Will Ron Paul Be the Candidate of the Christian Right?
by Laurence M. Vance
by Laurence M. Vance
In the typical presidential election, conservative Christians who have some understanding of the benefits of liberty and limited government and don't blindly follow the Republican Party do one of three things: they don't vote, they "waste" their vote on a third party, or else they hold their nose, close their eyes, stop their ears, and fight a gag reflex as they vote for the Republican candidate because they consider him to be the lesser of two evils. But most of these Christians have short memories, for when the lesser evil turns out to be just as evil as the greater evil, or sometimes even worse, they generally repeat the process all over again.
The newest individual to announce that he is seeking the Republican nomination for president is Ron Paul. He formally declared his candidacy for the Republican presidential nomination on March 12, 2007, when he appeared as a guest on C-SPAN.
Ron Paul is a veteran. He is a physician. He currently represents the 14th district in Texas (south of Houston) in the U.S. House of Representatives, a seat which he has held since 1997. He previously represented Texas's 22nd district in 1976 and again from 1979 to 1985. Dr. Paul was the Libertarian Party nominee for president in 1988. He is the former honorary chair of the Republican Liberty Caucus. He consistently scores a perfect 100 on The New American magazine's "Conservative Index." He has received many awards and honors during his career in Congress from organizations such as the National Taxpayers Union, Citizens Against Government Waste, Council for a Competitive Economy, and Young Americans for Freedom.
But will he be the candidate of the Christian Right? By the Christian Right's own criteria, their candidate ought to be Ron Paul.
Ron Paul is a man of faith. He is a Protestant Christian and a regular churchgoer.
Ron Paul is pro-life. As a specialist in obstetrics/gynecology, he has delivered more than 4,000 babies. Dr. Paul is not just an opponent of partial-birth abortion; he is an opponent of abortion itself. He is also opposed to federal funding of embryonic stem cell research.
Ron Paul is a believer in family values. Unlike many Christian "leaders" and Republican politicians who have admitted to adulterous affairs and/or been married multiple times, Dr. Paul has been married to the same woman for fifty years. He and his wife have been blessed with five children and seventeen grandchildren.
Ron Paul is opposed to same-sex marriage. Although he doesn't want to strip homosexuals of their civil rights, he has voted to prohibit federal funding for the joint adoption of a child between individuals who are not related by blood or marriage.
Ron Paul is a patriot. He served as a flight surgeon in the U.S. Air Force from 1963 to 1967. He opposes federal court jurisdiction over the question of whether the phrase "under God" should be included in the pledge of allegiance.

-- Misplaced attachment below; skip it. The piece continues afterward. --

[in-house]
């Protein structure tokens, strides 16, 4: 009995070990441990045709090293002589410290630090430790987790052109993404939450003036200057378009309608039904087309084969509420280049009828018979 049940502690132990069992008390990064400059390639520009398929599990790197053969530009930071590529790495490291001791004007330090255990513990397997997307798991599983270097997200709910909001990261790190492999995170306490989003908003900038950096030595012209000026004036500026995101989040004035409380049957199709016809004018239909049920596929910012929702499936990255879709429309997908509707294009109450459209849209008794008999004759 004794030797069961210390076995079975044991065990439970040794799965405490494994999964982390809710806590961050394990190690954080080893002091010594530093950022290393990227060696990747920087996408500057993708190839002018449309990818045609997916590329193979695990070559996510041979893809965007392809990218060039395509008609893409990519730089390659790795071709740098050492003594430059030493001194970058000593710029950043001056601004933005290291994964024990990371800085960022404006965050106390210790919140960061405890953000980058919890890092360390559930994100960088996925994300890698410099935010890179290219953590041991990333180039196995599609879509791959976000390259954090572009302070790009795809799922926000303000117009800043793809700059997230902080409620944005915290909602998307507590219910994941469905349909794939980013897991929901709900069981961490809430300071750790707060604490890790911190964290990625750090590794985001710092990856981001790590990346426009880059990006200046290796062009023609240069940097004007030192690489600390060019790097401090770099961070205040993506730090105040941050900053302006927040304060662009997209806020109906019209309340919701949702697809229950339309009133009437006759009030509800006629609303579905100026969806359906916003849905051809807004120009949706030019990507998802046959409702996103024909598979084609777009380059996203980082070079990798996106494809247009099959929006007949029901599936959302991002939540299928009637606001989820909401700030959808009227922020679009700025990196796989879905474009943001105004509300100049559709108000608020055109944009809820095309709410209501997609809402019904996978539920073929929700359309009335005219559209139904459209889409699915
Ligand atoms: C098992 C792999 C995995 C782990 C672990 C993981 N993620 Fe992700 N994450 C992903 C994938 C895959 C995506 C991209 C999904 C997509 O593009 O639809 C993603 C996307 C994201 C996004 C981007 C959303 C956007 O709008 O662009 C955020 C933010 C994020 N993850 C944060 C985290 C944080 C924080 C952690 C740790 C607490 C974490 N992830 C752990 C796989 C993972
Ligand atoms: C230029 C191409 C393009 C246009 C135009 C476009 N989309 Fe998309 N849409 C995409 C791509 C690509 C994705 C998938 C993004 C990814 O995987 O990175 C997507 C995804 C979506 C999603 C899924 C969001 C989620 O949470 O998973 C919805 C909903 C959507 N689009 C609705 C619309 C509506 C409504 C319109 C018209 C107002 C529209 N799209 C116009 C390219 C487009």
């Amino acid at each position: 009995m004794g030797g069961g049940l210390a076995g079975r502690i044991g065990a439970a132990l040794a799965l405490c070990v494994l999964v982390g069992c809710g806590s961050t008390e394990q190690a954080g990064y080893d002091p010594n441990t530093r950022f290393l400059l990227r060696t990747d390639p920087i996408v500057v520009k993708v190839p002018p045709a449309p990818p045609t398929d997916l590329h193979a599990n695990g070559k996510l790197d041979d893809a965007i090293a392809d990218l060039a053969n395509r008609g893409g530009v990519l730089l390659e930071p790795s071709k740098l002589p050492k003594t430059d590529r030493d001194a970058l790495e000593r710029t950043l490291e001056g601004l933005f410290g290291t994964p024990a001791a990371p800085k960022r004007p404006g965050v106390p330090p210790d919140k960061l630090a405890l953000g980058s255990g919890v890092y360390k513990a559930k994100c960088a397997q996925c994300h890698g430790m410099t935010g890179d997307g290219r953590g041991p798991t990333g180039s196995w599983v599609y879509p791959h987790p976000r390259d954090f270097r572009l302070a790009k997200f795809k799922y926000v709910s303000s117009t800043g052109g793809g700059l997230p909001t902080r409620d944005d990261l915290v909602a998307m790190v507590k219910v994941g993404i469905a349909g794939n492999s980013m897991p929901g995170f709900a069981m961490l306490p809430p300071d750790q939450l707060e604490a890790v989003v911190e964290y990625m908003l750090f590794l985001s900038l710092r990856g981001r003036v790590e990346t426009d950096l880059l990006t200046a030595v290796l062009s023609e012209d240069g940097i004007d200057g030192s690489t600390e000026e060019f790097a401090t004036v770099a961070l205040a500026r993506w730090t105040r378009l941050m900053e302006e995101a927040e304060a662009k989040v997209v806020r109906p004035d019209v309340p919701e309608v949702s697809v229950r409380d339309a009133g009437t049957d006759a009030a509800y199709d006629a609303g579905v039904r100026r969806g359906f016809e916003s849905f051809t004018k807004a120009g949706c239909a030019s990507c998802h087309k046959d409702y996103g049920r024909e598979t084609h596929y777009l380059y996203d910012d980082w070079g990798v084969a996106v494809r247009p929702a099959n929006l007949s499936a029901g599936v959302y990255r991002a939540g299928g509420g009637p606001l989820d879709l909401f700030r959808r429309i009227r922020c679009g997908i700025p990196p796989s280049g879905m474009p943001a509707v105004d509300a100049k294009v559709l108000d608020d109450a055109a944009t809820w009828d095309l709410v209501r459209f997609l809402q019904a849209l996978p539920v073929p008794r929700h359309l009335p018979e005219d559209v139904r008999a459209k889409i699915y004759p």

Ron Paul is opposed to unrestricted immigration. Because he believes that true citizenship requires cultural connections and an allegiance to the United States, he favors an end to birthright citizenship. And because he believes that it insults legal immigrants, he does not favor amnesty for illegal immigrants in any form. He opposes welfare state subsidies for illegal immigrants that alienate taxpayers and breed suspicion of immigrants. Dr. Paul also believes that all federal government business should be conducted in English.
Ron Paul is opposed to gun control. Not only does he believe that gun control makes people demonstrably less safe, he also thinks it's a myth that gun control reduces crime. Representative Paul introduced legislation in Congress that would have repealed waiting periods and instant background checks.
Ron Paul is a strict constitutionalist. He never votes for legislation unless the proposed measure is expressly authorized by the Constitution. He has consistently voted to lower or abolish federal taxes, spending, and regulation. Congressman Paul was recently recognized, for the tenth year in a row, as a "Taxpayer's Friend" by the National Taxpayers Union.
Ron Paul is opposed to the United Nations. He has introduced legislation to withdraw the United States from the UN. Dr. Paul believes that the UN is rife with corruption. It serves as a forum for rampant anti-Americanism. Instead of being reformed, the UN needs to be renounced. Dr. Paul is against any kind of world government or new world order.
Ron Paul is the premier advocate for liberty in politics today. He believes in absolute religious and political liberty for all Americans. He strongly supports private property rights. He believes that government exists to protect the life, liberty, and property of its citizens.
But even though he appears to live up to the usual criteria of the Christian Right, the question still remains: Will Ron Paul be the candidate of the Christian Right?
As a Christian, I admire Dr. Paul's principled stand on many issues, but I don't believe the leadership of the Christian Right will embrace him. I think they love centralization more than federalism. I think they love political power more than liberty. I think they love war more than peace. I think they love politicians more than principles. I think they love faith-based socialism more than the free market. And I think they love the state more than God Almighty.
April 26, 2007
Laurence M. Vance [send him mail] is a freelance writer and an adjunct instructor in accounting at Pensacola Junior College in Pensacola, FL. He is also the director of the Francis Wayland Institute. He is the author of Christianity and War and Other Essays Against the Warfare State. His latest book is King James, His Bible, and Its Translators. Visit his website.
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